Cleaning and Sanitizing Your Breast Pump Parts
Mothers’ Milk Bank of Tennessee provides lifesaving donor milk to the most critical infants. Therefore, it is imperative that each donor follows the following guidelines at all times so that we can provide the safest donor milk possible.
Wash your hands.
Don’t touch your clean pump parts until you wash your hands. Once you wash your hands, don’t touch anything else to avoid cross-contamination.
Wash your pump parts after each use.
Place pump parts in a clean wash basin used only for infant feeding items. Do not place pump parts directly in the sink. Add soap and hot water to basin. Scrub items using a clean brush used only for infant feeding items. Rinse by holding items under running water.
Place pump parts, wash basin, and bottle brush on a clean, unused dish towel, paper towel or drying rack. Do not use a dish towel to rub or pat items dry! Clean wash basin and bottle brush.
Place pump parts and breast milk containers in boiling water for 10 minutes each day. If you cannot boil your items, please place them on the top rack of your dishwasher and run utilizing the sanitizing cycle. Air dry on clean dish towel, paper towel or drying rack.
Transferring and Labeling for Donation
Pumped milk should be transferred from the pump containers into milk storage bags (BPA Free) and place in the refrigerator or freezer immediately. See below for additional storage guidelines.
Label breast milk storage bags above the bag seal line using a permanent marker with the full date (including the year) that the milk was pumped, your last name and donor number.
When ready to transport milk to the nearest Milk Drop Depot, place individual milk storage bags in a large Ziplok style bag. Label this larger bag with your last name, donor number and date of oldest milk in the large bag. Place bags of milk in a cooler with ice packs. Breast milk must be frozen from the time it is pumped and remain frozen until it is delivered by you to a Milk Drop Depot.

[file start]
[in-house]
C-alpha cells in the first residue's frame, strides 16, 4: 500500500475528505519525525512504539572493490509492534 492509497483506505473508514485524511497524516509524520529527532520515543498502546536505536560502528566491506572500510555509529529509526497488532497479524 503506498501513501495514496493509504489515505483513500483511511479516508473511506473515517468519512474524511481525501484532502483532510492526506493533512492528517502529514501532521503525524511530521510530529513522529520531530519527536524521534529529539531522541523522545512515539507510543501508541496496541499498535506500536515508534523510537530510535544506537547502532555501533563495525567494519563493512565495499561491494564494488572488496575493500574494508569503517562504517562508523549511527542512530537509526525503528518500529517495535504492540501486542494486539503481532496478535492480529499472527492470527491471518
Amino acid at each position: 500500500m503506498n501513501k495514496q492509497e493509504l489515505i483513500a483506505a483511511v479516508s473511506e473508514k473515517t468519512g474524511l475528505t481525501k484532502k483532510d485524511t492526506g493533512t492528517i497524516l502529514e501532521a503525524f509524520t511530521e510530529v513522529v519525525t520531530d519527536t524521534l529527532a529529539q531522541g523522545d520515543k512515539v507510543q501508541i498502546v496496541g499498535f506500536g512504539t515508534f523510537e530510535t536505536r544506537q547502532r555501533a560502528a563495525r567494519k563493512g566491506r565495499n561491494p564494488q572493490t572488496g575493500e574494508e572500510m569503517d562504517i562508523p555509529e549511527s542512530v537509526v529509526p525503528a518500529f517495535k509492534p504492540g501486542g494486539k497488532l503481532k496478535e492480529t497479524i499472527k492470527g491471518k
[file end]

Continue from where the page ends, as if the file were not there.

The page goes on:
Safe Storage Guidelines
1 – 4 hours
Room temperature is generally recognized as approximately 70 degrees F. If it is possible to move the milk into a cold or refrigerated place sooner, that is best.
In the Refrigerator
Store milk for donation no longer than 96 hrs. in the refrigerator (+/- 40 degrees F) before moving to the freezer.
Long term storage in the door of the freezer is not recommended because the temperature does not get cold enough, but it does freeze milk and food.
A deep freezer ( -20 C = 4 F”) is a separate unit that is only a freezer and the best place to store breast milk if you think it may be there long term.
Do Not Store Pump Parts in the Refrigerator Between Uses
Refrigeration does not stop bacteria from growing. Infants have become ill from contaminated milk due to bacteria grown on pump parts that were not cleaned properly. Proper cleaning of breast pump parts and feeding items, and appropriate storage of milk, can help preserve the nutrient and protective properties of breast milk, and reduce the risk of introducing germs to an infant. Thus, cleaning pump parts thoroughly after every use is the best way to help protect babies from harmful germs that could be on pump parts, especially for babies who were born preterm or have other health conditions.
Do Not Use Pump Cleaning Wipes
Pump cleaning wipes do not adhere to the Human Milk Banking Association of North America (HMBANA)’s milk storage guidelines, as they do not reach into all the internal surfaces of the pump’s parts and may leave residue which is unsafe for medically fragile babies.
Do Not Combine Breast Milk That Are Varying Temperatures
“Stacking,” “layering,” or combining milk from more than one pumping session should be done only when the milk is the same temperature (i.e. all milk being combined is refrigerated). Mixing warm milk with cool milk is an opportunity for bacterial growth in the milk. Make sure all milk that is to be combined over multiple pumping sessions have been in the refrigerator for at least 30 mins. Label this combination bag with the oldest date of milk pumped. Store all milk in a milk storage bag designed for breast milk storage. Bags not specifically designed for breast milk storage may not be sterilized in the same way as milk storage containers.